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Iowa moves closer to a constitutional amendment on a flat income tax

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(The Center Square) – Legislation allowing Iowa voters to decide if they want a permanent flat income tax is in the House of Representatives.

Senate Joint Resolution 2004 would put the single rate for income taxes in the constitution if voters approve.

A tax plan passed by the Legislature in 2022 and signed into law by Gov. Kim Reynolds gradually lowers the state’s tax rate before implementing a 3.6% flat tax in 2026. Lawmakers must vote again on the resolution during the 2025 legislative session before the measure could go before voters.

Twelve states have a flat income tax rate, according to the Tax Foundation. Four states — Colorado, Illinois, Michigan and Pennsylvania — include it in their state constitution. Illinois voters rejected an amendment in 2020 that would have scrapped the constitutionally protected flat tax rate for a progressive income tax.

Senate Democrats opposed the bill, saying the impact of the flat tax that takes effect in 2026 is not known.

“I think that we have to be very careful in putting something in our constitution,” Sen. Cindy Winckler, D-Davenport, said in a subcommittee meeting last week. “Tying the hands of the Legislature in regards to taxation is not the way to make decisions.”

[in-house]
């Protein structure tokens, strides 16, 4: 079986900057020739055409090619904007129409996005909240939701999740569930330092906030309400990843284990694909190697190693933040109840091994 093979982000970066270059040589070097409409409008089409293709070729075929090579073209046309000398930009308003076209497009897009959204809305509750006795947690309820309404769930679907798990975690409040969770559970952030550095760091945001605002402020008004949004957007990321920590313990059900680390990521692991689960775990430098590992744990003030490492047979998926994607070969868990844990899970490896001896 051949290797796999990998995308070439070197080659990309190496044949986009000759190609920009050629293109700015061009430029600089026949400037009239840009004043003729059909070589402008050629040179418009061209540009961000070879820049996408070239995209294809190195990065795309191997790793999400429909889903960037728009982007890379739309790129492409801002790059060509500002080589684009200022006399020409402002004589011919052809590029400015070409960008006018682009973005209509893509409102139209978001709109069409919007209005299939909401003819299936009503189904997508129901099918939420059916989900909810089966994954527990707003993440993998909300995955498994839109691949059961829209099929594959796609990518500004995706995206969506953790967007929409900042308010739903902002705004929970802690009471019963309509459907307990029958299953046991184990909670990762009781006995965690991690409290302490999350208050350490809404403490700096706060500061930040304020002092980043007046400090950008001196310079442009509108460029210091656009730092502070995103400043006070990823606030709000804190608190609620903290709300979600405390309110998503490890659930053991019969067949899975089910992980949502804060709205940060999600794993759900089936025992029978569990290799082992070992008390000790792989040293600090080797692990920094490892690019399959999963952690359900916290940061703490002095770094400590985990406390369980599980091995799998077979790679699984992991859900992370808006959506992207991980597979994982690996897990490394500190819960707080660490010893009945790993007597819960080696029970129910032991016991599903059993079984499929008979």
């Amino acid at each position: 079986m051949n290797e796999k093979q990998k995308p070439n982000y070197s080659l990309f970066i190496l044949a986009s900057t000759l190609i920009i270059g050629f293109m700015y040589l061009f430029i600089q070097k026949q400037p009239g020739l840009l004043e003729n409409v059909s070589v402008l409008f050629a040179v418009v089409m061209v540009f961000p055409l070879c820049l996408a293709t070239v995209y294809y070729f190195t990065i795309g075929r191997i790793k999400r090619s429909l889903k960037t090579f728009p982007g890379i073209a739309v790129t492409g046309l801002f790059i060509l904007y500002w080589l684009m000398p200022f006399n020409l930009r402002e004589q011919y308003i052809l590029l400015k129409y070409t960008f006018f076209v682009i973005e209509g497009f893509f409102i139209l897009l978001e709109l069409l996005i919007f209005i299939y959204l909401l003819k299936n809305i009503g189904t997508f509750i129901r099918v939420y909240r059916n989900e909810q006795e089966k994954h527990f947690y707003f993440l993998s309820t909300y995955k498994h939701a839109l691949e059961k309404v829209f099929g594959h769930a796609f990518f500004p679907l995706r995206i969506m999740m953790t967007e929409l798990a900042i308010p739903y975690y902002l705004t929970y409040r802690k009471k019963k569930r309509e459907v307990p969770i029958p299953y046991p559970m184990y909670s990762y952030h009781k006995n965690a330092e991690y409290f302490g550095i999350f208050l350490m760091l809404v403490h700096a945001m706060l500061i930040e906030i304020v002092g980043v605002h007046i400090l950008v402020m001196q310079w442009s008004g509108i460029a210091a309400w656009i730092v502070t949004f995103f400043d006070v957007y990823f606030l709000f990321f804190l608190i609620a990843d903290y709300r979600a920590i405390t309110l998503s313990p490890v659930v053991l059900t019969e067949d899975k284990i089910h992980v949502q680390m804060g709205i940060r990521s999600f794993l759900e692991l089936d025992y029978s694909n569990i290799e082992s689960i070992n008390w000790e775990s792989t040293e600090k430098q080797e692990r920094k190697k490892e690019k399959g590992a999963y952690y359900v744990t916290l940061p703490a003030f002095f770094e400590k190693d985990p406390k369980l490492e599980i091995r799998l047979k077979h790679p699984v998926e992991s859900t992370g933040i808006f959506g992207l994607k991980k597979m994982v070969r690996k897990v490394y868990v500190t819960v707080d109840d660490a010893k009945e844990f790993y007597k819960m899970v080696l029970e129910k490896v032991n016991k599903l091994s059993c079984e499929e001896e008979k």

Several groups support the resolution, including the Iowa Association of Business and Industry, the Iowa Bankers Association, and Americans For Prosperity. The Sierra Club, the Iowa Federation of Labor AFL-CIO and the Iowa Catholic Conference oppose the bill.

Sen. Jason Schultz, R-Schleswig, who sponsored the resolution, said flat income tax rates are popular.

“They are second only to no-income tax states which has been offered by the opposition that this is a direction we are looking to go in,” Schultz said.

The Senate passed the resolution by a vote of 34 to 15 on Tuesday, sending the resolution to the House for consideration.

“If we give them (voters) the opportunity, we will be able to have this, going forward, until the corn no longer grows, I would say in a poetic manner,” Schultz said.

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